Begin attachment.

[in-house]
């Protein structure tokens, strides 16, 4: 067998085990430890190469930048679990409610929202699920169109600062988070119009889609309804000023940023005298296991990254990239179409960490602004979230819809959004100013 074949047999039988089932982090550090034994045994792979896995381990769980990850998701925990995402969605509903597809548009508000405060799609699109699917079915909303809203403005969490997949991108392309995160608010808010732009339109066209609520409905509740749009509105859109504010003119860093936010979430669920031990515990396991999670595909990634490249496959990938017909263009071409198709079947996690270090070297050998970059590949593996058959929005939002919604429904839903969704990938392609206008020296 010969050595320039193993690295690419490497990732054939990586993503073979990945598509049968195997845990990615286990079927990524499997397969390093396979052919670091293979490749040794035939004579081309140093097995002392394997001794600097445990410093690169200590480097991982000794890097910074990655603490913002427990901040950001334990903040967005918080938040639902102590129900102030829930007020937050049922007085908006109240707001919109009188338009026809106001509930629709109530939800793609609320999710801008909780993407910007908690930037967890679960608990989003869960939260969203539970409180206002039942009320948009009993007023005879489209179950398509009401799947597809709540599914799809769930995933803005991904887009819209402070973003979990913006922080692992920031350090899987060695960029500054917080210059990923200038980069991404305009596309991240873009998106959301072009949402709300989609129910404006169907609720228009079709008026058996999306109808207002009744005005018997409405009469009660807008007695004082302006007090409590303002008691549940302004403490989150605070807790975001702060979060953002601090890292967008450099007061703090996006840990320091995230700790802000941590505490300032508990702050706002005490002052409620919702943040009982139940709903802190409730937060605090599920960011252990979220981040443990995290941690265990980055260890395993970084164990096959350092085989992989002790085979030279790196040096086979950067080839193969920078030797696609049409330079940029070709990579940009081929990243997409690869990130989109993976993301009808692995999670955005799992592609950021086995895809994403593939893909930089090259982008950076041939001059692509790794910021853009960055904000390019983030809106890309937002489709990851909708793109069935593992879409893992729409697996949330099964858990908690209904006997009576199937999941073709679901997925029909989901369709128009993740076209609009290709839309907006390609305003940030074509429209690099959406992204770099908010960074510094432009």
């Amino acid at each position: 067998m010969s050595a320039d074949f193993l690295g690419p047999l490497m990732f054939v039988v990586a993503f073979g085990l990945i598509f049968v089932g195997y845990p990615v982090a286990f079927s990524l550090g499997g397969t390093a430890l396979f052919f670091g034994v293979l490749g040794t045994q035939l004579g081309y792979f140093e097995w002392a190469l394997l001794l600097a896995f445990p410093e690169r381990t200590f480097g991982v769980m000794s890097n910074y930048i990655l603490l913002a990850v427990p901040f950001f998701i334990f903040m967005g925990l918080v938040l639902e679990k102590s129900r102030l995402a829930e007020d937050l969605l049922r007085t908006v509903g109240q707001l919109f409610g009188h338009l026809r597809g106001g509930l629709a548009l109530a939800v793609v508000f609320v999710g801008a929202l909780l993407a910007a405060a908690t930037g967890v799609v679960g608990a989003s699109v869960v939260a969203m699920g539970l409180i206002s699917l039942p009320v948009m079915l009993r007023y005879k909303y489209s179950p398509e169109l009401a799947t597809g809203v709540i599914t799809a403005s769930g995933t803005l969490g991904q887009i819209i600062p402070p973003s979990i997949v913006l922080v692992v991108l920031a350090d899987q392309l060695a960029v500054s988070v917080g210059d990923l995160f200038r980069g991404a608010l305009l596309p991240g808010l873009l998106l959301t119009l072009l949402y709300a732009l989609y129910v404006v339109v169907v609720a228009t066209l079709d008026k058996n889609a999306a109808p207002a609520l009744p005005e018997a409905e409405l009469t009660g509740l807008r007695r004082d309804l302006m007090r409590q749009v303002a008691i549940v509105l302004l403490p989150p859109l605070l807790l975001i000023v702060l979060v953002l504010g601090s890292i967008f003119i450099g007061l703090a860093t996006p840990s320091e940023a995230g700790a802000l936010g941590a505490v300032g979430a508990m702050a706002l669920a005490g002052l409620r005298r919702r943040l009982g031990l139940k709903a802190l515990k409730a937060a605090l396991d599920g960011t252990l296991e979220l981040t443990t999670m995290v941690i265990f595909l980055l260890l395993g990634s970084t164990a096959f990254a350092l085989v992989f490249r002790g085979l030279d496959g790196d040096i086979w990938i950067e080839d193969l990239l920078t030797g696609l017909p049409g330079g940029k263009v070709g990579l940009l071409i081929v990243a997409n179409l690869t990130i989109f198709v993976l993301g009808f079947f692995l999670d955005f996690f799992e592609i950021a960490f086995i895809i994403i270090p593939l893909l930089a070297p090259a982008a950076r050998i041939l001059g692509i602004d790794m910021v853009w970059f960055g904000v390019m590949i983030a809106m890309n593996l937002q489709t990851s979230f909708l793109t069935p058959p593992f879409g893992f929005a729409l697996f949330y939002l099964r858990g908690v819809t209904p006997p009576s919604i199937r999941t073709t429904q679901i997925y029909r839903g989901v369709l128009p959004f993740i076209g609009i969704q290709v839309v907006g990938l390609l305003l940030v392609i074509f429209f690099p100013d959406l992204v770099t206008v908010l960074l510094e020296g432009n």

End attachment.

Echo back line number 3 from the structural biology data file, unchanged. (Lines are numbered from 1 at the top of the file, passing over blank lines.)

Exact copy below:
């Amino acid at each position: 067998m010969s050595a320039d074949f193993l690295g690419p047999l490497m990732f054939v039988v990586a993503f073979g085990l990945i598509f049968v089932g195997y845990p990615v982090a286990f079927s990524l550090g499997g397969t390093a430890l396979f052919f670091g034994v293979l490749g040794t045994q035939l004579g081309y792979f140093e097995w002392a190469l394997l001794l600097a896995f445990p410093e690169r381990t200590f480097g991982v769980m000794s890097n910074y930048i990655l603490l913002a990850v427990p901040f950001f998701i334990f903040m967005g925990l918080v938040l639902e679990k102590s129900r102030l995402a829930e007020d937050l969605l049922r007085t908006v509903g109240q707001l919109f409610g009188h338009l026809r597809g106001g509930l629709a548009l109530a939800v793609v508000f609320v999710g801008a929202l909780l993407a910007a405060a908690t930037g967890v799609v679960g608990a989003s699109v869960v939260a969203m699920g539970l409180i206002s699917l039942p009320v948009m079915l009993r007023y005879k909303y489209s179950p398509e169109l009401a799947t597809g809203v709540i599914t799809a403005s769930g995933t803005l969490g991904q887009i819209i600062p402070p973003s979990i997949v913006l922080v692992v991108l920031a350090d899987q392309l060695a960029v500054s988070v917080g210059d990923l995160f200038r980069g991404a608010l305009l596309p991240g808010l873009l998106l959301t119009l072009l949402y709300a732009l989609y129910v404006v339109v169907v609720a228009t066209l079709d008026k058996n889609a999306a109808p207002a609520l009744p005005e018997a409905e409405l009469t009660g509740l807008r007695r004082d309804l302006m007090r409590q749009v303002a008691i549940v509105l302004l403490p989150p859109l605070l807790l975001i000023v702060l979060v953002l504010g601090s890292i967008f003119i450099g007061l703090a860093t996006p840990s320091e940023a995230g700790a802000l936010g941590a505490v300032g979430a508990m702050a706002l669920a005490g002052l409620r005298r919702r943040l009982g031990l139940k709903a802190l515990k409730a937060a605090l396991d599920g960011t252990l296991e979220l981040t443990t999670m995290v941690i265990f595909l980055l260890l395993g990634s970084t164990a096959f990254a350092l085989v992989f490249r002790g085979l030279d496959g790196d040096i086979w990938i950067e080839d193969l990239l920078t030797g696609l017909p049409g330079g940029k263009v070709g990579l940009l071409i081929v990243a997409n179409l690869t990130i989109f198709v993976l993301g009808f079947f692995l999670d955005f996690f799992e592609i950021a960490f086995i895809i994403i270090p593939l893909l930089a070297p090259a982008a950076r050998i041939l001059g692509i602004d790794m910021v853009w970059f960055g904000v390019m590949i983030a809106m890309n593996l937002q489709t990851s979230f909708l793109t069935p058959p593992f879409g893992f929005a729409l697996f949330y939002l099964r858990g908690v819809t209904p006997p009576s919604i199937r999941t073709t429904q679901i997925y029909r839903g989901v369709l128009p959004f993740i076209g609009i969704q290709v839309v907006g990938l390609l305003l940030v392609i074509f429209f690099p100013d959406l992204v770099t206008v908010l960074l510094e020296g432009n």